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Experiencing the Downtown Welcome Table: Ministry with the Poor Training at the Haywood Street Congregation


The Haywood Street Congregation was formed seven years ago, after long-time members of the dwindling congregation at that location heard God’s call to try a new way. The old Haywood Street UMC was merged into Asheville’s much larger and well-financed Central UMC, with a commitment to populate the church with "mission-oriented activity." Eventually, the new Haywood Street mission would be led by a young pastor, Rev. Brian Combs. Pastor Brian was sure he was being called by God to be in ministry with the unsheltered. The Western North Carolina Conference of the UMC, the Blue Ridge District and Central UMC facilitated and supported the new mission. Central UMC's pastor, Rev. Rob Blackburn, gave Brian the keys to the Haywood Street building. As Blue Ridge District Superintendent, Rev. John Boggs, explains, “We had that vision moment … we tried to figure out how to be Incarnational.” For more information about the history of the Haywood Street Congregation, read our piece on the church at Transformational Ministries.


Several dozen clergy, lay people, and activists from the United Methodist Church and beyond got a first-hand taste of the Haywood Street Congregation, a radically welcoming church of and with the poor in Asheville, NC. We were participants in the Haywood Street Congregation’s first Ministry with the Poor Experiential Training held at the Asheville Congregation on May 1-3, 2016. This was the first of at least five Ministry with the Poor experiential trainings that will be held across the country this year.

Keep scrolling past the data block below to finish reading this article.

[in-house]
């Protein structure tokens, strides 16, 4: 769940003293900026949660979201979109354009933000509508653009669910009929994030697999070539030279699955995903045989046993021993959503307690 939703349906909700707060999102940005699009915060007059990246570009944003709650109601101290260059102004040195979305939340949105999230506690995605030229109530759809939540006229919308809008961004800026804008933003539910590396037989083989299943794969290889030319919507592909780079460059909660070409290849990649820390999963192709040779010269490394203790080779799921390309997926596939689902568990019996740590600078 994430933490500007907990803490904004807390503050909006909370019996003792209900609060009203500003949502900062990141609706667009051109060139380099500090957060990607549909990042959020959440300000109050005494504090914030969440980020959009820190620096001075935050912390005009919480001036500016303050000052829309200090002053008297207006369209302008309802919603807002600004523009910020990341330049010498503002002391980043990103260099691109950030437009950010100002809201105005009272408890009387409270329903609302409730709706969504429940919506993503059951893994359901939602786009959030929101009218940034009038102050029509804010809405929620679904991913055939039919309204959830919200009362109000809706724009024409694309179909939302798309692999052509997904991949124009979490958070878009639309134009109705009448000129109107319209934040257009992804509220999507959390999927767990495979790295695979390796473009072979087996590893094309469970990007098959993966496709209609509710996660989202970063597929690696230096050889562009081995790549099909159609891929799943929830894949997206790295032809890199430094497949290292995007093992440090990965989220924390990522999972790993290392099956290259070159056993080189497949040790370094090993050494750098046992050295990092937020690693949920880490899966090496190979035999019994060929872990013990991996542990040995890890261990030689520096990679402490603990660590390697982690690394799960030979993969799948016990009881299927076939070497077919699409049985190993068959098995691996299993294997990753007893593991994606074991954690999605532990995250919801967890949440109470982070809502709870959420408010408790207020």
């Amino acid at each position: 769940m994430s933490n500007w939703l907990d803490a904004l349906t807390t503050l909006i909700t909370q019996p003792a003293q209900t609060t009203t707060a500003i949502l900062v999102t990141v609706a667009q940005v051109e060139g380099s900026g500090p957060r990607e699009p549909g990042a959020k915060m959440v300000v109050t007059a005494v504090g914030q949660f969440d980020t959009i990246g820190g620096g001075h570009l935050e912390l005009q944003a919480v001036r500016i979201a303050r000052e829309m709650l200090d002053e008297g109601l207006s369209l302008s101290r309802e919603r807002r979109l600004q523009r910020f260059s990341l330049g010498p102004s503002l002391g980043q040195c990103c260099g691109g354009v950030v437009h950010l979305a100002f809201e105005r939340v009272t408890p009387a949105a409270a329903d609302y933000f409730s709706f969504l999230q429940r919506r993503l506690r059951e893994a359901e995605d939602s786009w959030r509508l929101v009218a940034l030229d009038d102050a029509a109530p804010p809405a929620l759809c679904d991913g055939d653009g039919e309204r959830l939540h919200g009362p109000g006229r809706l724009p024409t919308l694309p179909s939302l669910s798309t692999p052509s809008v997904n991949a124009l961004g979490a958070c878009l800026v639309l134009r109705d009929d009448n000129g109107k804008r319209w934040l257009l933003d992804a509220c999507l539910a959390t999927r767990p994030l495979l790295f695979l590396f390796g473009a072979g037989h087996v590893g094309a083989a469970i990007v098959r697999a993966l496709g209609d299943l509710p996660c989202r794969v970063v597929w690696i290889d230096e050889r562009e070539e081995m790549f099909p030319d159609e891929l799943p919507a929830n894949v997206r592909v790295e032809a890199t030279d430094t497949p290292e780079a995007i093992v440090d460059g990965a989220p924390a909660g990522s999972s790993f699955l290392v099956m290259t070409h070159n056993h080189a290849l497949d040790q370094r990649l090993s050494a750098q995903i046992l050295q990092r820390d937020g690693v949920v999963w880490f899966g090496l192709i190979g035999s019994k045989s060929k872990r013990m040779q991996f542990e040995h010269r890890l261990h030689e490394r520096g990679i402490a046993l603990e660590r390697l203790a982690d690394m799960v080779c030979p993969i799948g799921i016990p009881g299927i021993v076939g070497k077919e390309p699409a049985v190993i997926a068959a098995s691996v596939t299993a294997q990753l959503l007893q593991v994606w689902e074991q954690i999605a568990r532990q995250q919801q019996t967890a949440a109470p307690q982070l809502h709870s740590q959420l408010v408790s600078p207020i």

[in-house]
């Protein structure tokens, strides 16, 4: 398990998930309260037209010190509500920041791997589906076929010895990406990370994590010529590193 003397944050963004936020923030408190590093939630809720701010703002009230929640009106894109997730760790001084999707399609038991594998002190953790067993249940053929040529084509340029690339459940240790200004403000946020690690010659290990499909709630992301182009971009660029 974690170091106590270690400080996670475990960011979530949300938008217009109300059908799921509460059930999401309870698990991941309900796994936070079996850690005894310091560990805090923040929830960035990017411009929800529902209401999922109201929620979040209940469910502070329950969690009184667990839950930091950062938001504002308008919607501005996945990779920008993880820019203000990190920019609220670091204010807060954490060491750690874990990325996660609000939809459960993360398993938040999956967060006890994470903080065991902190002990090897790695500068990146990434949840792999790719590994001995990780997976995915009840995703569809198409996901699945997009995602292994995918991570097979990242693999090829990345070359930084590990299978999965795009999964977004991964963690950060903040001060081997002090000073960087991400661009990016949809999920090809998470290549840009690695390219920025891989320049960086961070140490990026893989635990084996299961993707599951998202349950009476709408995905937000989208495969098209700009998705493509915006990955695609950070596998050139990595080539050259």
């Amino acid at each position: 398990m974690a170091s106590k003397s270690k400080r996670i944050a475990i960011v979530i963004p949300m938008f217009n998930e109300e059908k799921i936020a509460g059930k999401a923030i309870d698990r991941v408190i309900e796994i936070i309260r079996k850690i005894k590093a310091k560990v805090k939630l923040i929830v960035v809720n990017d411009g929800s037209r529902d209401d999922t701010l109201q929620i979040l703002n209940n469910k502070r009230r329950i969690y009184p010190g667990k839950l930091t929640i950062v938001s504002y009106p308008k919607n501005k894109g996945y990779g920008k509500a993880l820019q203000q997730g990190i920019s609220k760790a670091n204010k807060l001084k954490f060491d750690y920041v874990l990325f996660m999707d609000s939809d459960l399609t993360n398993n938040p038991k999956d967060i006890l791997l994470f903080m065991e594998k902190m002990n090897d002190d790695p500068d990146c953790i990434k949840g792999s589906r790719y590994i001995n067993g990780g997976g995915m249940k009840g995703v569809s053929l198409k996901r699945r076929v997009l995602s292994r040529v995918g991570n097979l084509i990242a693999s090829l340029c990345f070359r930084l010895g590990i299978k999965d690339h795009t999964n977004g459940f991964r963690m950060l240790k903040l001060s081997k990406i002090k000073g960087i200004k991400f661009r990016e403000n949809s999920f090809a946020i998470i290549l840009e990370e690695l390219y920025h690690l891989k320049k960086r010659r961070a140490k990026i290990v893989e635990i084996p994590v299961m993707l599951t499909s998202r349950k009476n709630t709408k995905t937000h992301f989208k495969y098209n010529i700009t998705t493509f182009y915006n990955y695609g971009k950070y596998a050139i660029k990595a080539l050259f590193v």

Instead of beginning the training with organized panels and discussions or a structured tour, we were thrust right into the church community, without preconceived expectations or agendas. That experience allowed me to see how the Holy Spirit guides the church’s “holy chaos” into a living example of the gospel witness.

“None are undeserving, none need fixing—all are undeserving, all need grace.” (Deaconess Jody Halstead)

At the beginning of the training on May 1, Jody Halstead, the original director of the Respite Care facility at Haywood Street, invited us to reflect upon the experience we were about to undergo. Jody explained that Haywood Street encourages volunteers (known as “Companions”) to accompany, to be present with those “Friends” who are vulnerable, marginalized or broken, instead of trying to “fix them.”

Jody challenged us to “ponder what it means to change the world without trying to fix it. Try to just be with”—be in relationship with each other rather than try to change each other.

“For us, it will always come back to relationship." (Emily Bentley, Companion Coordinator)

“Being with” at Haywood Street, and living into its biblical theology, is a communal practice.